There are many different types of herbs which can be grown easily and are also very popular for gardens. They include herbs such as Basil, Parsley, Mint and Sage. Herbs are very beneficial plants as they provide us medicines, flavors for food and some fantastic fragrances.
Herbs don’t need to be grown in a garden of their own. You can tuck herb plants anywhere in your existing beds and borders. But there are times you’ll want to have certain herbs handy for harvesting or you’ll need a large space to plant the herbs you’ll need in large quantities. However you choose to plant your herbs, keep in mind that herbs can be rampant plants. Many spread by seed and by runners. The iconic four-square herb garden can be very high maintenance and a knot garden takes ongoing dedication.
Where to Plant Your Herb Garden
Pick a sunny spot, but try to keep your herb garden near the kitchen, so you’ll be tempted to step outside and grab what you need while cooking. Of course, if you’re growing herbs other than for culinary use or if you’re growing large batches of herbs to preserve or dry at the end of the season, kitchen proximity may not be a concern.
How Large Should Your Herb Garden Be?
The obvious answer is, “Large enough to grow all the plants you want or need.” Culinary herbs don’t take a great deal of space. Because you cut only what you need, a couple of plants can suffice for the season. The question of space is more dependant on how much variety you want and how many of the herbs are perennial.
However, if you are growing to dry or freeze herbs, you’ll want more plants. And if you are growing for some other purpose, such as making dyes or potpourri, you’ll need very large plantings.
A final consideration is whether you will be devoting an entire garden to herbs or interplanting them with other plants in your existing gardens.
Planting a Formal Herb Garden
Formal herb gardens look gorgeous – at least during their peak season of May through June. The structure of the garden helps to cover the straggly appearance of overgrown, recently sheared or bolting herbs.
Generally, formal herb gardens are laid out as a series of beds creating some geometric form, like a square, circle or half-circle. The plants will vary in each bed, but the hardscaping pulls things together as a whole. Paths between the beds are often paved with stone or brick, adding even more 4 season structure to the picture. Add a central feature, like a sundial, urn or birdbath, and you have a garden that will look polished even when the plants are covered in snow.
Theme gardens are popular with herb gardeners. Themes such as color, scent or variations of a particular herb can easily be incorporated into the separate beds.
Some gardeners prefer to group perennial herbs separate from the annual herbs. Just like in the flower garden, the perennials will spread and develop over time. You can fill in open spaces with annual herbs, but you don’t want to be disturbing the soil around them every time you start new annual plants. And if you allow the annual herbs to self-seed, you are going to have some editing to do, once the perennial herbs start to fill in.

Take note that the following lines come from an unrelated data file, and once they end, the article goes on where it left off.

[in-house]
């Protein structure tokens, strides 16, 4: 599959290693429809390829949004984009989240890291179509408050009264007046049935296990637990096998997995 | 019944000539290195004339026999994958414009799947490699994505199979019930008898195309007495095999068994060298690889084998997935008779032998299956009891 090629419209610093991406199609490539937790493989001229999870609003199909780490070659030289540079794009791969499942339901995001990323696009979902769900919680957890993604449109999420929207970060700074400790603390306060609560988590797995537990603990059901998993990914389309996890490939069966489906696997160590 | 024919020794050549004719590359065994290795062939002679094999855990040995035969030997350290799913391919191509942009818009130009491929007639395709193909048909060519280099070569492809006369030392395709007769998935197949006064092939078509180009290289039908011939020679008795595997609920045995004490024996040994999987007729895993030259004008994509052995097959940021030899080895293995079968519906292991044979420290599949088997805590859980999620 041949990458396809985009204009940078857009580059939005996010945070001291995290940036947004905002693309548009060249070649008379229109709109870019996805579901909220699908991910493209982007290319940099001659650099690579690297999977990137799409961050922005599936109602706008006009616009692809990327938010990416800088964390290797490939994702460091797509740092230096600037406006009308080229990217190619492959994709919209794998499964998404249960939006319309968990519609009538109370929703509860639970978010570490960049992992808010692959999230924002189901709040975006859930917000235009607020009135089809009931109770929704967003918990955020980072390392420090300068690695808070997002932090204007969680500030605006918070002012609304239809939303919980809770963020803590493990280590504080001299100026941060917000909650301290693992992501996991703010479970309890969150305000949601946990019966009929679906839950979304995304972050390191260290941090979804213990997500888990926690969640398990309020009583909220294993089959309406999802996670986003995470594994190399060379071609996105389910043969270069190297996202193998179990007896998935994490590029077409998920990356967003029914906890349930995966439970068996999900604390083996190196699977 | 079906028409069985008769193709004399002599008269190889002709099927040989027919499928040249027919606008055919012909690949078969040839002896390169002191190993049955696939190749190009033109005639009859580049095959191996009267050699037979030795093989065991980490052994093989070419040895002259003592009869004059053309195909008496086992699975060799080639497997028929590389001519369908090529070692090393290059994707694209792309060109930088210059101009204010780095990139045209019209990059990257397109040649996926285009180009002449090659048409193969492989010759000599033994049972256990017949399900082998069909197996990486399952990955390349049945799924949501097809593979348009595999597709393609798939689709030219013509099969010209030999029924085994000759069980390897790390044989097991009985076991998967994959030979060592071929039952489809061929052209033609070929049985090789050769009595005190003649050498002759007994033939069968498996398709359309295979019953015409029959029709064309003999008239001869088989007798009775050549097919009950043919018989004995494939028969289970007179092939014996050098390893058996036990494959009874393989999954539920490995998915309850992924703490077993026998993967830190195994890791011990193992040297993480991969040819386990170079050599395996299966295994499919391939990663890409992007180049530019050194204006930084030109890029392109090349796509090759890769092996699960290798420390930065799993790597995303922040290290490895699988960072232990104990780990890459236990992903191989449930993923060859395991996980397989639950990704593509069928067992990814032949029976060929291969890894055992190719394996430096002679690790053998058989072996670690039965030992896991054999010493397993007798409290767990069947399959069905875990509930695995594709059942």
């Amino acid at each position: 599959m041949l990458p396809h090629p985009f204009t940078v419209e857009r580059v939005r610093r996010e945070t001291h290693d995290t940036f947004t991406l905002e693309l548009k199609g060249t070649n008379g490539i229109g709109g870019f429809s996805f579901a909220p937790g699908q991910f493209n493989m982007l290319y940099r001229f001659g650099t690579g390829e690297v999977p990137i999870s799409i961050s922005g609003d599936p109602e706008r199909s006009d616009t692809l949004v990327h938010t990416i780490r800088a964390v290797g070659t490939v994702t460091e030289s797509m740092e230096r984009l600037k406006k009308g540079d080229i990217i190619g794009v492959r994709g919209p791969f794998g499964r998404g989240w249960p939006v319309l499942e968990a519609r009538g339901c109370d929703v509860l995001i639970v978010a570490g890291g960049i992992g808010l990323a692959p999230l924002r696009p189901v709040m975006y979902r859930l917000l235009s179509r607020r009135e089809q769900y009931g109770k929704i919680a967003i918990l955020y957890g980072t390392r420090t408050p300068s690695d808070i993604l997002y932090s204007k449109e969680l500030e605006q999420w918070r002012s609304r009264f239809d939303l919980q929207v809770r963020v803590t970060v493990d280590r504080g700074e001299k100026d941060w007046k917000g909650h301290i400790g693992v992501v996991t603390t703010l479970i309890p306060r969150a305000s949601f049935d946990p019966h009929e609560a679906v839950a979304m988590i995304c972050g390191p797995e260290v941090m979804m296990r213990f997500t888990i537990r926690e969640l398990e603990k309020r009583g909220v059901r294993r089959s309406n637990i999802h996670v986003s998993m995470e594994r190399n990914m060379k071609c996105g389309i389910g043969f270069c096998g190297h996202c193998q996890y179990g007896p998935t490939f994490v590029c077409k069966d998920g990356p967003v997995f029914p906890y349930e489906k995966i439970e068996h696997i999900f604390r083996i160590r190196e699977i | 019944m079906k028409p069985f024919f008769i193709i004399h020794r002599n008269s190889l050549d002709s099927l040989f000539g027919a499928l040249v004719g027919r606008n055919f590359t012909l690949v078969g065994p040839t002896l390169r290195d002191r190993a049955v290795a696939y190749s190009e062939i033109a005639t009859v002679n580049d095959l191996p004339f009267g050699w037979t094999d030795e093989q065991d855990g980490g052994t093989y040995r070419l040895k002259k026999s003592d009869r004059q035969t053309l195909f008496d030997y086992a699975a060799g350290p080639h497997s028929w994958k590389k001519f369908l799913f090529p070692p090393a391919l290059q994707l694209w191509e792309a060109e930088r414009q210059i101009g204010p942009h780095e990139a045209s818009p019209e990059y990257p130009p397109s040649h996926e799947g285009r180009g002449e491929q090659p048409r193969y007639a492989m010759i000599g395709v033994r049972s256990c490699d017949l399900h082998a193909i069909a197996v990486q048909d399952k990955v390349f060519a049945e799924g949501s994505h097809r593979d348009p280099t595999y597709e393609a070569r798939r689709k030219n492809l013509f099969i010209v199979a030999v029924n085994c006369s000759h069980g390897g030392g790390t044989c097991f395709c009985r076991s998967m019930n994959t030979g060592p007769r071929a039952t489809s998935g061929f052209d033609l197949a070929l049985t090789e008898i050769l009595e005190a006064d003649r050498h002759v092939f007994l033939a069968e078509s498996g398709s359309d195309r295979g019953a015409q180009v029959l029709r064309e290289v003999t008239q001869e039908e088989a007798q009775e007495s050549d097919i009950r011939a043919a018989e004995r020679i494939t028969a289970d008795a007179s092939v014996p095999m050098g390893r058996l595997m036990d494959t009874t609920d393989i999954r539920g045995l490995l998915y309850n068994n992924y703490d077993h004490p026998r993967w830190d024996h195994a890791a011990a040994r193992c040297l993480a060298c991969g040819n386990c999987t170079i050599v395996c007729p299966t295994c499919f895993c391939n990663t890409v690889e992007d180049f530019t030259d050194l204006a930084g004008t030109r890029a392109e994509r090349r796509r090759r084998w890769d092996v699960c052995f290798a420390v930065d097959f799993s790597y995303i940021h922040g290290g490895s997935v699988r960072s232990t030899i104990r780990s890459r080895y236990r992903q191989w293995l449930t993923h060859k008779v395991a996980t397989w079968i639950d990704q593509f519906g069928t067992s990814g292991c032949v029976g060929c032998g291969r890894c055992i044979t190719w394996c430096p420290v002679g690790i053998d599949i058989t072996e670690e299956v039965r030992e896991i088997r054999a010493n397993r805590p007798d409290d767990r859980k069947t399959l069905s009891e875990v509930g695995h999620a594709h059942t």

Annual herbs, kept in their own section of the garden, can be varied every year and also planted in succession through the summer.
How To Use Herbs?
Culinary herbs are probably the most useful to herb gardeners. They have a huge range of different uses in cooking. Because of their strong flavors, herbs like chives, thyme, basil, sage, savory, and marjoram are generally used in small quantities to add flavor to different types of food. Parsley is an extremely popular herb that is used mostly as a garnish. Aromatic herbs have pleasant smelling flowers or foliage. Oils from aromatic herbs like loyage, mint, and rosemary can be used to make different types of perfumes, toilet water, or other various scents. Parts of aromatic herb plants used intact can also be used in the home to scent linens or clothing. They can also be dried and made into potpourri which will enable them to be able to retain their aroma for a long period of time. Lavender and lemon verbena are great herbs to use for potpourri.
Some herbs are also used for medicinal purposes. For centuries herbs have been thought to have the ability to cure the body. Present medical knowledge recognizes that some herbs are beneficial to one’s health, others are overrated. Herbs used for medicinal purposes should be used carefully. Some herbs are harmless but others can be dangerous if eaten.
Some herbs are not used for their flavor, power to heal or fragrance. Some herbs are also used for their beauty. Ornamental herbs have brightly colored flowers and foliage. Many have whitish or various light colored flowers like valerian which has crimson blossoms and borage and chicory which grow gorgeous blue flowers.
While herbs can be categorized into these different categories of uses, many herbs have multiple purposes. For example, mint may be used for cooking, tea, and pest control. Whatever the reason you have an interest in herbs, by understanding herb garden plants you are able to pick the herbs that will be most useful to you.